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From Bolke de Bruin <>
Subject Re: Lineage
Date Sun, 06 May 2018 06:20:28 GMT
Hi Marcin,

That would be awesome! The reason I chose to use DataSets is because it aligns easily with
Apache Atlas’ understanding of what a dataset is. I had no other example apart from IBM’s
Infosphere which I really do not like to get into. So I am definitely open for changes.

Another thing is obviously that many of the Operators are not SQL based or even SQL like,
so I wonder how your worked with that. Being able to automatically derive metadata is of course
the holy grail.

Finally what I also tried to accomplish is to have an easy way to share metadata between tasks.
This requires being able to serialize the metadata to json as it is being shared by XCom.

So yes please share! We can generalize the best practices then!


Verstuurd vanaf mijn iPad

> Op 6 mei 2018 om 00:37 heeft Marcin Szymański <> het volgende
> Hi Bolke
> Great stuff. Pieces of this this remind work I have done for one
> organization. However in that case, instead of defining base classes like
> Dataset form scratch, I extended objects from SQLAlchemy, such as Metadata,
> Table, etc. This in turn allowed for automated SQL generation (with some
> changes to operators), defining data quality checks and many other cool
> things. Maybe it's worth going down that path? I am willing to share more
> details, if interested.
> Best
> Marcin
>> On Sat, May 5, 2018, 22:49 Bolke de Bruin <> wrote:
>> Hi All,
>> I have made a first implementation that allows tracking of lineage in
>> Airflow and integration with Apache Atlas. It was inspired by Jeremiah’s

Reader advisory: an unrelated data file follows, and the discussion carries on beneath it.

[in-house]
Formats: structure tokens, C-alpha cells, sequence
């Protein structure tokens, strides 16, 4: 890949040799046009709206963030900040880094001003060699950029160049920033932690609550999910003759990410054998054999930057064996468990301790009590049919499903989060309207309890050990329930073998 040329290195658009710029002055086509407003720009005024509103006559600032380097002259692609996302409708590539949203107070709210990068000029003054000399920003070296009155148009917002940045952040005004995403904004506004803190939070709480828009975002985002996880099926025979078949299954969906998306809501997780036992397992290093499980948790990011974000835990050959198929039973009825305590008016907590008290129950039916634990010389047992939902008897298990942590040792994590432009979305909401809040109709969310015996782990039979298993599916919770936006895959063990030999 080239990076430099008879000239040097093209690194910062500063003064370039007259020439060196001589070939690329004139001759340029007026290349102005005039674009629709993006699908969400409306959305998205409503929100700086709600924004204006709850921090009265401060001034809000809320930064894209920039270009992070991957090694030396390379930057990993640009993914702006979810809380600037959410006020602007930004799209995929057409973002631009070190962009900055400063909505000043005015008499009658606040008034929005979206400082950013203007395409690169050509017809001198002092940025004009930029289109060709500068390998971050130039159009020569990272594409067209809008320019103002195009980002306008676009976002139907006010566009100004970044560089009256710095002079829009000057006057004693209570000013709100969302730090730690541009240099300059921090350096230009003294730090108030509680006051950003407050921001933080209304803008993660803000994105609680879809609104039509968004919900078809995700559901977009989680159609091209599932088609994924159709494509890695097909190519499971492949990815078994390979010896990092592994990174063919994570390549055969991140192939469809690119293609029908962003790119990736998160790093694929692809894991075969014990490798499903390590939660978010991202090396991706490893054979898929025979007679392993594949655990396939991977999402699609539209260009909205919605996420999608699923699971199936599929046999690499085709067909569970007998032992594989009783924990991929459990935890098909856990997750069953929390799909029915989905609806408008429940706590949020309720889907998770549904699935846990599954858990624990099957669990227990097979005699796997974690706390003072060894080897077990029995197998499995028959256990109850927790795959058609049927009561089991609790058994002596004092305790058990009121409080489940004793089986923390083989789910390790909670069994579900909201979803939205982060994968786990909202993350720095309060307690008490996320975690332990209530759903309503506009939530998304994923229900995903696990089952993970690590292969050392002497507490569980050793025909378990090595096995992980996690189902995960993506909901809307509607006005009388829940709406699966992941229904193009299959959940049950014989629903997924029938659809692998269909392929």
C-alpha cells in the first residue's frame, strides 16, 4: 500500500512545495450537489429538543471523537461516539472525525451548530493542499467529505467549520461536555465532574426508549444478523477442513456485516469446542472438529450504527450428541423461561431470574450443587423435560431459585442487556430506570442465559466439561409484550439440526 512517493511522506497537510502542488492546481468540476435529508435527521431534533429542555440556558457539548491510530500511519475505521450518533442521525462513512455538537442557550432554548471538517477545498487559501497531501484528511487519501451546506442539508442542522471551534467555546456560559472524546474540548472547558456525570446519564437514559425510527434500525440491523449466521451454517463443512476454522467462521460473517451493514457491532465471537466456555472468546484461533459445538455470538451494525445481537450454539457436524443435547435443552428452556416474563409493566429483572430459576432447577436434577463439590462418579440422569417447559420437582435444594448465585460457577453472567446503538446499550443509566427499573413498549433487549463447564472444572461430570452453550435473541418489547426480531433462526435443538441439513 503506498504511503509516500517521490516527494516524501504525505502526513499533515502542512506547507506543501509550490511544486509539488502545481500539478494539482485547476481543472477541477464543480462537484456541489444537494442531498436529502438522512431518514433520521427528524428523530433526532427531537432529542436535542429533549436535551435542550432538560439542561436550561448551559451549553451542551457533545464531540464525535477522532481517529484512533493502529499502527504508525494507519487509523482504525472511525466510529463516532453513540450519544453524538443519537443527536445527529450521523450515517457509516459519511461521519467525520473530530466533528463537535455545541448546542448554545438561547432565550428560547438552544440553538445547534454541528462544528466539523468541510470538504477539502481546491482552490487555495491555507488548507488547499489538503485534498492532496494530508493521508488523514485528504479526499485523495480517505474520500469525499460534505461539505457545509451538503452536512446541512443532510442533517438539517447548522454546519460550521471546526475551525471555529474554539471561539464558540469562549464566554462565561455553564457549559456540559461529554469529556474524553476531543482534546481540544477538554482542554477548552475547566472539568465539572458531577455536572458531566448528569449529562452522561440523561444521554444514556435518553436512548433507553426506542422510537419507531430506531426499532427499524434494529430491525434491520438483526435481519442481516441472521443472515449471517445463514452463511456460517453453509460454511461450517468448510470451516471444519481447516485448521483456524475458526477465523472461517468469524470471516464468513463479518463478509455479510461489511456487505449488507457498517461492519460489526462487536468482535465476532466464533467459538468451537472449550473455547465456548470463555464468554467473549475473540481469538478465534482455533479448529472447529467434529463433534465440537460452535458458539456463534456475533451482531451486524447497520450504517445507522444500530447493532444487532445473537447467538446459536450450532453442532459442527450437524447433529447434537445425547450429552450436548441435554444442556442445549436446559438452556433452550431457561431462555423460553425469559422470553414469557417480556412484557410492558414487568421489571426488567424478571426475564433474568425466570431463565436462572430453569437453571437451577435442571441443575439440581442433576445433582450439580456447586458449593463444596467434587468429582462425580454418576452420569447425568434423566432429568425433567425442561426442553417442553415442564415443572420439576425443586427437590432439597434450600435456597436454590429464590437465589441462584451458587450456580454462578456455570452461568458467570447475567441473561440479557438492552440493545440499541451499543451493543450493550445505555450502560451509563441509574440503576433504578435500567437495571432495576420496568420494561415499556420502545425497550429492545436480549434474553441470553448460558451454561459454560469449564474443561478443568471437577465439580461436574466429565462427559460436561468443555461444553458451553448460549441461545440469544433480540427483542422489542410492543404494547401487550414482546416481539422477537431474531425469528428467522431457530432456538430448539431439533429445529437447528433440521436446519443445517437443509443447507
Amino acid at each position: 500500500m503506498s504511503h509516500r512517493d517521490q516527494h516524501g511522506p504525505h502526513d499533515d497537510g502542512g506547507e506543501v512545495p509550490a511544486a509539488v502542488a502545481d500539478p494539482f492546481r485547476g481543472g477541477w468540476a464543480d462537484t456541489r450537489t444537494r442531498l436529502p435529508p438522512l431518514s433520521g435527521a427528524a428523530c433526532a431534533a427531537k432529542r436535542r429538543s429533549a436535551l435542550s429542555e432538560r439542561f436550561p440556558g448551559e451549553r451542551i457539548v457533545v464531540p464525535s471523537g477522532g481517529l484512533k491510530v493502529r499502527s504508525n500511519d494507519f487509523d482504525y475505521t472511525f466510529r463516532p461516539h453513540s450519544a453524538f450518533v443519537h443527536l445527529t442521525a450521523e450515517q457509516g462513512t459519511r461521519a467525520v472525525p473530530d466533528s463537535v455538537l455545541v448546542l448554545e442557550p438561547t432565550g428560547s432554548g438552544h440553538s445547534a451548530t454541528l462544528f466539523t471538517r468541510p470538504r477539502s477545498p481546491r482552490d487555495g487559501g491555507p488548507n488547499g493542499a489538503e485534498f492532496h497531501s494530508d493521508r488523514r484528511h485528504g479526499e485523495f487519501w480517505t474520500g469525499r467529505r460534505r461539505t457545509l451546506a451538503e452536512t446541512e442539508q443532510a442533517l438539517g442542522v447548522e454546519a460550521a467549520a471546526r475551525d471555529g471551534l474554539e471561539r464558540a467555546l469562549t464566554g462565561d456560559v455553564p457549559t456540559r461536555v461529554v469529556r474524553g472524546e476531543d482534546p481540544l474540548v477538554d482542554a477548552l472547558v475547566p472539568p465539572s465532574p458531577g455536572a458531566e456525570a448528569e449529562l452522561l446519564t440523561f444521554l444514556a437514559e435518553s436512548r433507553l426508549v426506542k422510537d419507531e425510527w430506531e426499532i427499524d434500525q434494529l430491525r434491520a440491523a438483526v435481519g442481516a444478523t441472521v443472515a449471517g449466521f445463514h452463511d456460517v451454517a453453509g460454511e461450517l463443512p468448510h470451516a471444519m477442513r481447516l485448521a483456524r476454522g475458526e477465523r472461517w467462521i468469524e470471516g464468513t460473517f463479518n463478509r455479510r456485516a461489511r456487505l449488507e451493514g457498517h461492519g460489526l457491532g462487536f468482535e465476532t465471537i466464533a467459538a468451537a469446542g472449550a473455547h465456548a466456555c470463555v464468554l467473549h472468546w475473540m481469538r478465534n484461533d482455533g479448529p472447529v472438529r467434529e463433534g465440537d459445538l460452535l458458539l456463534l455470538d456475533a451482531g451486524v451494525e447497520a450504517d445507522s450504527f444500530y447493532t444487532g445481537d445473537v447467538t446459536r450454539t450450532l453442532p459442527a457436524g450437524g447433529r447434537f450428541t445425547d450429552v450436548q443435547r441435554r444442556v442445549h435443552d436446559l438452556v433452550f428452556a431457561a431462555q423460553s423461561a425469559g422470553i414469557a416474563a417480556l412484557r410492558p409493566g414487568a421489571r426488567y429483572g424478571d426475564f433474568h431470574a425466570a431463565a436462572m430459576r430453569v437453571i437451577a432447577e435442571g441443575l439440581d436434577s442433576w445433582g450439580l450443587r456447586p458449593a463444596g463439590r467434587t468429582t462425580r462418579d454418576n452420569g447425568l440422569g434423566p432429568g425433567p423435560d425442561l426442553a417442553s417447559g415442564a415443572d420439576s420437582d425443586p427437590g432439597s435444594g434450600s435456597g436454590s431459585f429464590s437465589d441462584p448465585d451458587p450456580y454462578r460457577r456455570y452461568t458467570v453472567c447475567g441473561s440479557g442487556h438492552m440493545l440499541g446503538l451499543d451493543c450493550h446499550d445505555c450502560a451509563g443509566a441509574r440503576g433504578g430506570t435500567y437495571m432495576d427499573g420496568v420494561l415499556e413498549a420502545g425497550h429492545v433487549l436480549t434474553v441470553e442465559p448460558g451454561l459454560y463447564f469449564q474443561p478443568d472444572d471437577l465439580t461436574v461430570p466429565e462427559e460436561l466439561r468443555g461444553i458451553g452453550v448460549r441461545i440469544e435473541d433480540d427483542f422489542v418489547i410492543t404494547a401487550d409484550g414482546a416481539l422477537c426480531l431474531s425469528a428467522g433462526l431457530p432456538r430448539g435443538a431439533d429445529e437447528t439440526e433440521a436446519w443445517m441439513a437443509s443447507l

>> work in the past on Data Flow pipelines, but I think I kept it a little bit
>> simpler.
>> Operators now have two new parameters called “inlets” and “outlets”. These
>> can be filled with objects derived from “DataSet”, like “File” and
>> “HadoopFile”. Parameters are jinja2 templated, which
>> means they receive the context of the task when it is running and get
>> rendered. So you can get definitions like this:
>> f_final = File(name="/tmp/final")
>> run_this_last = DummyOperator(task_id='run_this_last', dag=dag,
>>    inlets={"auto": True},
>>    outlets={"datasets": [f_final,]})
>> f_in = File(name="/tmp/whole_directory/")
>> outlets = []
>> for file in FILE_CATEGORIES:
>>    f_out = File(name="/tmp/{}/{{{{ execution_date }}}}".format(file))
>>    outlets.append(f_out)
>> run_this = BashOperator(
>>    task_id='run_after_loop', bash_command='echo 1', dag=dag,
>>    inlets={"auto": False, "task_ids": [], "datasets": [f_in,]},
>>    outlets={"datasets": outlets}
>>    )
>> run_this.set_downstream(run_this_last)
>> So I am trying to keep to boilerplate work down for developers. Operators
>> can also extend inlets and outlets automatically. This will probably be a
>> bit harder for the BashOperator without some special magic, but an update
>> to the DruidOperator can be relatively quite straightforward.
>> In the future Operators can take advantage of the inlet/outlet definitions
>> as they are also made available as part of the context for templating (as
>> “inlets” and “outlets”).
>> I’m looking forward to your comments!
>> Bolke.

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